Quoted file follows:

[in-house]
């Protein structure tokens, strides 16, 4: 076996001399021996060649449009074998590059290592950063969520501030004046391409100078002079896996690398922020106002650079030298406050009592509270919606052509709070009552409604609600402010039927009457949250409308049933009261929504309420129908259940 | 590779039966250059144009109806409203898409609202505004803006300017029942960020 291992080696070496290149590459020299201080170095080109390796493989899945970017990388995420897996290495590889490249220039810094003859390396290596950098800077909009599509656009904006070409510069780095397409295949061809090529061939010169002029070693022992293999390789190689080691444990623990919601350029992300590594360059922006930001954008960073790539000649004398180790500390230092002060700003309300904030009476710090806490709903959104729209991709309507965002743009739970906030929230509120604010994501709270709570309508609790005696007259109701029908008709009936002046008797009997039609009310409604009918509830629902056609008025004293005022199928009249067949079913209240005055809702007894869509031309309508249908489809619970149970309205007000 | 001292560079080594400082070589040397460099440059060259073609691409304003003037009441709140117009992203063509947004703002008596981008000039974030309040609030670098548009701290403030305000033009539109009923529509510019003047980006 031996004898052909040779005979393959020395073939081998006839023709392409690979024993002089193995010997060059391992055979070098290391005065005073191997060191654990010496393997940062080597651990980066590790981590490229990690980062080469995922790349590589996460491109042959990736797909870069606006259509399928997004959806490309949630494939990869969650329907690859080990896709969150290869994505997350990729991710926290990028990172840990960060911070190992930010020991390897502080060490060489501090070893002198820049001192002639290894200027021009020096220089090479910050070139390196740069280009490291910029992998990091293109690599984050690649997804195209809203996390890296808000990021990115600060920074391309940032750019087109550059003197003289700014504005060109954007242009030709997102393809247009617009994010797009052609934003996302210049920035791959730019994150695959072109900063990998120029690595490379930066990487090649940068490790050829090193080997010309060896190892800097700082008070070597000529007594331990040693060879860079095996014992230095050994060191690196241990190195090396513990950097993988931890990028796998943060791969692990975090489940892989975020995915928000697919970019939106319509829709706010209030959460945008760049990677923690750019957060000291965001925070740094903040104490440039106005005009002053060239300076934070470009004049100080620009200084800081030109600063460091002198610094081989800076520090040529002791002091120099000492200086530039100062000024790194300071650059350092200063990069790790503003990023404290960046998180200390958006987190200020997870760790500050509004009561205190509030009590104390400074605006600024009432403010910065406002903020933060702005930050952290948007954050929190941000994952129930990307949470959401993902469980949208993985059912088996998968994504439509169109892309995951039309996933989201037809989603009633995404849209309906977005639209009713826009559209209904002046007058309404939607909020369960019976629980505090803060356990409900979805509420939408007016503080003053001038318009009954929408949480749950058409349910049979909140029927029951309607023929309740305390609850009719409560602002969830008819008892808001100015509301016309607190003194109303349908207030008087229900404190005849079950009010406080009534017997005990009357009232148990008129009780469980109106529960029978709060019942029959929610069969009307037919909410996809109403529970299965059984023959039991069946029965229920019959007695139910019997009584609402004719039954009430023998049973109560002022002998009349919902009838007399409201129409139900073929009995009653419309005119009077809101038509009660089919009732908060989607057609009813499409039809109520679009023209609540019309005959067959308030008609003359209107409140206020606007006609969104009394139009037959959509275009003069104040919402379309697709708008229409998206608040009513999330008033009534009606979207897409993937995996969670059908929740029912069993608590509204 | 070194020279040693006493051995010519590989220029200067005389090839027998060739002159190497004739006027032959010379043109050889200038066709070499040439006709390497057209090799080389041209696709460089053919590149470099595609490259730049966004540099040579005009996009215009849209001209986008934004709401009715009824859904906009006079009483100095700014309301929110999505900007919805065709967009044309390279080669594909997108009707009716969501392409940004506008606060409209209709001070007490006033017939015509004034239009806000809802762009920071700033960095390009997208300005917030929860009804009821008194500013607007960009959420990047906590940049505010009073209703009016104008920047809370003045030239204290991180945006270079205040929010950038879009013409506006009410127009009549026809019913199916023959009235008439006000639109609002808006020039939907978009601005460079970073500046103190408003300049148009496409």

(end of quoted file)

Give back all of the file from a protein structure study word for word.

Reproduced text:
[in-house]
């Protein structure tokens, strides 16, 4: 076996001399021996060649449009074998590059290592950063969520501030004046391409100078002079896996690398922020106002650079030298406050009592509270919606052509709070009552409604609600402010039927009457949250409308049933009261929504309420129908259940 | 590779039966250059144009109806409203898409609202505004803006300017029942960020 291992080696070496290149590459020299201080170095080109390796493989899945970017990388995420897996290495590889490249220039810094003859390396290596950098800077909009599509656009904006070409510069780095397409295949061809090529061939010169002029070693022992293999390789190689080691444990623990919601350029992300590594360059922006930001954008960073790539000649004398180790500390230092002060700003309300904030009476710090806490709903959104729209991709309507965002743009739970906030929230509120604010994501709270709570309508609790005696007259109701029908008709009936002046008797009997039609009310409604009918509830629902056609008025004293005022199928009249067949079913209240005055809702007894869509031309309508249908489809619970149970309205007000 | 001292560079080594400082070589040397460099440059060259073609691409304003003037009441709140117009992203063509947004703002008596981008000039974030309040609030670098548009701290403030305000033009539109009923529509510019003047980006 031996004898052909040779005979393959020395073939081998006839023709392409690979024993002089193995010997060059391992055979070098290391005065005073191997060191654990010496393997940062080597651990980066590790981590490229990690980062080469995922790349590589996460491109042959990736797909870069606006259509399928997004959806490309949630494939990869969650329907690859080990896709969150290869994505997350990729991710926290990028990172840990960060911070190992930010020991390897502080060490060489501090070893002198820049001192002639290894200027021009020096220089090479910050070139390196740069280009490291910029992998990091293109690599984050690649997804195209809203996390890296808000990021990115600060920074391309940032750019087109550059003197003289700014504005060109954007242009030709997102393809247009617009994010797009052609934003996302210049920035791959730019994150695959072109900063990998120029690595490379930066990487090649940068490790050829090193080997010309060896190892800097700082008070070597000529007594331990040693060879860079095996014992230095050994060191690196241990190195090396513990950097993988931890990028796998943060791969692990975090489940892989975020995915928000697919970019939106319509829709706010209030959460945008760049990677923690750019957060000291965001925070740094903040104490440039106005005009002053060239300076934070470009004049100080620009200084800081030109600063460091002198610094081989800076520090040529002791002091120099000492200086530039100062000024790194300071650059350092200063990069790790503003990023404290960046998180200390958006987190200020997870760790500050509004009561205190509030009590104390400074605006600024009432403010910065406002903020933060702005930050952290948007954050929190941000994952129930990307949470959401993902469980949208993985059912088996998968994504439509169109892309995951039309996933989201037809989603009633995404849209309906977005639209009713826009559209209904002046007058309404939607909020369960019976629980505090803060356990409900979805509420939408007016503080003053001038318009009954929408949480749950058409349910049979909140029927029951309607023929309740305390609850009719409560602002969830008819008892808001100015509301016309607190003194109303349908207030008087229900404190005849079950009010406080009534017997005990009357009232148990008129009780469980109106529960029978709060019942029959929610069969009307037919909410996809109403529970299965059984023959039991069946029965229920019959007695139910019997009584609402004719039954009430023998049973109560002022002998009349919902009838007399409201129409139900073929009995009653419309005119009077809101038509009660089919009732908060989607057609009813499409039809109520679009023209609540019309005959067959308030008609003359209107409140206020606007006609969104009394139009037959959509275009003069104040919402379309697709708008229409998206608040009513999330008033009534009606979207897409993937995996969670059908929740029912069993608590509204 | 070194020279040693006493051995010519590989220029200067005389090839027998060739002159190497004739006027032959010379043109050889200038066709070499040439006709390497057209090799080389041209696709460089053919590149470099595609490259730049966004540099040579005009996009215009849209001209986008934004709401009715009824859904906009006079009483100095700014309301929110999505900007919805065709967009044309390279080669594909997108009707009716969501392409940004506008606060409209209709001070007490006033017939015509004034239009806000809802762009920071700033960095390009997208300005917030929860009804009821008194500013607007960009959420990047906590940049505010009073209703009016104008920047809370003045030239204290991180945006270079205040929010950038879009013409506006009410127009009549026809019913199916023959009235008439006000639109609002808006020039939907978009601005460079970073500046103190408003300049148009496409």